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More Woes for State Film Credits

Yesterday's Wall Street Journal (9/23/11) had an entertaining article, "Snooki to Snookered: States' Film Tax Credits Produce Embarrassment" by Eric Felten, points out some of the many problems with state film credits. The article starts off noting that Governor Christie of New Jersey is concerned that his state's film credit is subsidizing Jersey Shore that is rife with stereotypes that have offended some residents. According to the article, the governor has threatened to revoke the show's $420,000 subsidy from the state.

There's more including some states being concerned that their credits are producing films unlikely to be Academy Award winners with some featuring cannibals and others cold-blood killers. Per the article: "even the most casual perusal of the productions being funded by state governments finds a preponderance of low-budget gore fests."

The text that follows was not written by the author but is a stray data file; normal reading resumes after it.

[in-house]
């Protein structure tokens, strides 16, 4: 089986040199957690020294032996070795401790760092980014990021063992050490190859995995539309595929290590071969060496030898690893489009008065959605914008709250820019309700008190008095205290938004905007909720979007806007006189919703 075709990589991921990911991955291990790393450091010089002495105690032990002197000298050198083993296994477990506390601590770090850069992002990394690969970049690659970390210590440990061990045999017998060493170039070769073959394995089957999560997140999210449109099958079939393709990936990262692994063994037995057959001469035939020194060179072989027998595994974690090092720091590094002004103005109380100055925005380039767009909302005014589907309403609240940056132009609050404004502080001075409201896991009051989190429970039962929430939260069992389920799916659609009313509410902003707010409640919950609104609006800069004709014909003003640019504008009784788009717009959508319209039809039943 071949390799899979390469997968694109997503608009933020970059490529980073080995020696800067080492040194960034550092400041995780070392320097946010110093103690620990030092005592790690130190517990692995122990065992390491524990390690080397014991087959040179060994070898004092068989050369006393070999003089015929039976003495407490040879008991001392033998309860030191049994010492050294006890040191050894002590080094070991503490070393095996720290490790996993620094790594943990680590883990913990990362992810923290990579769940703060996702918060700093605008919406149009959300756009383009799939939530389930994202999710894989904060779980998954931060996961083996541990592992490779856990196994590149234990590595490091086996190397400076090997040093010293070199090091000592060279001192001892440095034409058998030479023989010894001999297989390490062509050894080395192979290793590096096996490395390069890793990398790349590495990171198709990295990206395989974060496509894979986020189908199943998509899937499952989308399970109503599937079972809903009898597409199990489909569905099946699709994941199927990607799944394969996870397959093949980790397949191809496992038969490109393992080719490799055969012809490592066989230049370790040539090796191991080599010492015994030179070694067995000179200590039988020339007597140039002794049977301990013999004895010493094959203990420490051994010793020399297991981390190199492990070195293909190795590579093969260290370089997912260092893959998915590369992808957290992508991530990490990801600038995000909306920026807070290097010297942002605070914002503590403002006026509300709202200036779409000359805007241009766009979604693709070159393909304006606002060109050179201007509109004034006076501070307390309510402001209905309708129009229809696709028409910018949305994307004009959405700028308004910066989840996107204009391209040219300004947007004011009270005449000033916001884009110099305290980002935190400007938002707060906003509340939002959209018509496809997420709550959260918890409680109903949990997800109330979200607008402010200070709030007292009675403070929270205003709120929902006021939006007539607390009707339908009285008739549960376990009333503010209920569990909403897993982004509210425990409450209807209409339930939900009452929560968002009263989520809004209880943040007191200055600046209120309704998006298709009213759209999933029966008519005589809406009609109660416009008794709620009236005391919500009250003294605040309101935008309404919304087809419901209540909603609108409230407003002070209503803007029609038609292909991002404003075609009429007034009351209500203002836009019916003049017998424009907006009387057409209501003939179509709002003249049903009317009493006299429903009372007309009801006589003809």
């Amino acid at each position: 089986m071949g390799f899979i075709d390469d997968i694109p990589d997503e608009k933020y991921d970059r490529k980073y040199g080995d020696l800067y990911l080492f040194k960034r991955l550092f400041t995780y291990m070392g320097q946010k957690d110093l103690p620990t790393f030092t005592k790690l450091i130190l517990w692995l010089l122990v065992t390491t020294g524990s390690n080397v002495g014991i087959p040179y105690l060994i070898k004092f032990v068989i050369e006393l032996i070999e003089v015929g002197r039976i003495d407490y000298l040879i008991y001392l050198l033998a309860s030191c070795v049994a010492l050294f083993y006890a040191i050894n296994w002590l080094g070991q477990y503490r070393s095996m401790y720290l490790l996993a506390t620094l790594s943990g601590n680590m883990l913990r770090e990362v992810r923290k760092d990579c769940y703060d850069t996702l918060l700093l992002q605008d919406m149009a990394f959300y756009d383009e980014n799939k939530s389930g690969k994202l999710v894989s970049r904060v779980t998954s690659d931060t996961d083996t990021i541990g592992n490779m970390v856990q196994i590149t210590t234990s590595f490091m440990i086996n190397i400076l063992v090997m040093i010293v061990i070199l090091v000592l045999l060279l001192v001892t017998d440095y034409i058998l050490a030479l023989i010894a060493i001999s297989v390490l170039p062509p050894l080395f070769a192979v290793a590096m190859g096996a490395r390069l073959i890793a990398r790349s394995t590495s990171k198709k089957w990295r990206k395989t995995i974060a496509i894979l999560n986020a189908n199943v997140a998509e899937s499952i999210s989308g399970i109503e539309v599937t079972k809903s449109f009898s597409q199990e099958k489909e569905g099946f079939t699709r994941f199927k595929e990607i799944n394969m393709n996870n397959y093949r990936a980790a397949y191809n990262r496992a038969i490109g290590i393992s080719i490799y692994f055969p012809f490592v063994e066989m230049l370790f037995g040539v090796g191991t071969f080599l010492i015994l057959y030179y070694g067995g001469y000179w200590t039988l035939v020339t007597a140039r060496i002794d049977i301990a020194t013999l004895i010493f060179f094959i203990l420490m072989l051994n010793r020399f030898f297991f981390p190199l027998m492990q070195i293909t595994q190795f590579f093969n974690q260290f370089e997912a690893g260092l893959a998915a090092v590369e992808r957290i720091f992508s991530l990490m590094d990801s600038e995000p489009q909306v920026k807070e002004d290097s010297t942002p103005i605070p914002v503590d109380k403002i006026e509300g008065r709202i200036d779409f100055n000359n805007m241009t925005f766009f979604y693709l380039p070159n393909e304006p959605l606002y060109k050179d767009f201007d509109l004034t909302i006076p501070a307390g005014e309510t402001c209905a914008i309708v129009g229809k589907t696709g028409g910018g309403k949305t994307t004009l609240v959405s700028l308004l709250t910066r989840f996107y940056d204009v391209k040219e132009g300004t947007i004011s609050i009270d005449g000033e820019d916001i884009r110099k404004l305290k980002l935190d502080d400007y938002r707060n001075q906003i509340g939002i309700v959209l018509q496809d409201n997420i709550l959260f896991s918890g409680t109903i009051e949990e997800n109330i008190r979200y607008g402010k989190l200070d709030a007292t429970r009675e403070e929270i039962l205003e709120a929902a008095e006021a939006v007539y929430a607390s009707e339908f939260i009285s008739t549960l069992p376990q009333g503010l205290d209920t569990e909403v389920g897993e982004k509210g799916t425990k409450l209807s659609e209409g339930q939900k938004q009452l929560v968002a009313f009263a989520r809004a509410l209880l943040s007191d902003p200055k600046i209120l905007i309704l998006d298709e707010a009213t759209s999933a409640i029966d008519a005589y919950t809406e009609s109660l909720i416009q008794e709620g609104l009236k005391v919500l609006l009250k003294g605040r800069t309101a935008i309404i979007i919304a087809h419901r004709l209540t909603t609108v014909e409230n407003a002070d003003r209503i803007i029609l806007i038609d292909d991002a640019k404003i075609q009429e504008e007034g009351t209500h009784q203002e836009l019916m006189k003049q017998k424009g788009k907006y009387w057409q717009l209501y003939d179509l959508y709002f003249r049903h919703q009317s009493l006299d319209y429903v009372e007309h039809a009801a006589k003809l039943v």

For more, see my 3/21/11 post - here.

I think these film credits highlight the fight states are in with each other for any kind of business activity and their willingness to lower the tax bill to be business friendly. The film credits show how this gets out of hand as the subsidies are quite large and the type of activity engaged in might not lead to long-term jobs. That is, the film is made and the company and crew leave. It's not quite as good as getting a manufacturing plant or R&D facility that is likely to stay for a longer time period. Of course, some film credits might lead to creation or growth of film companies in the state, but not always.

The credits violate principles of simplicity, neutrality, equity and transparency too.

What do you think?

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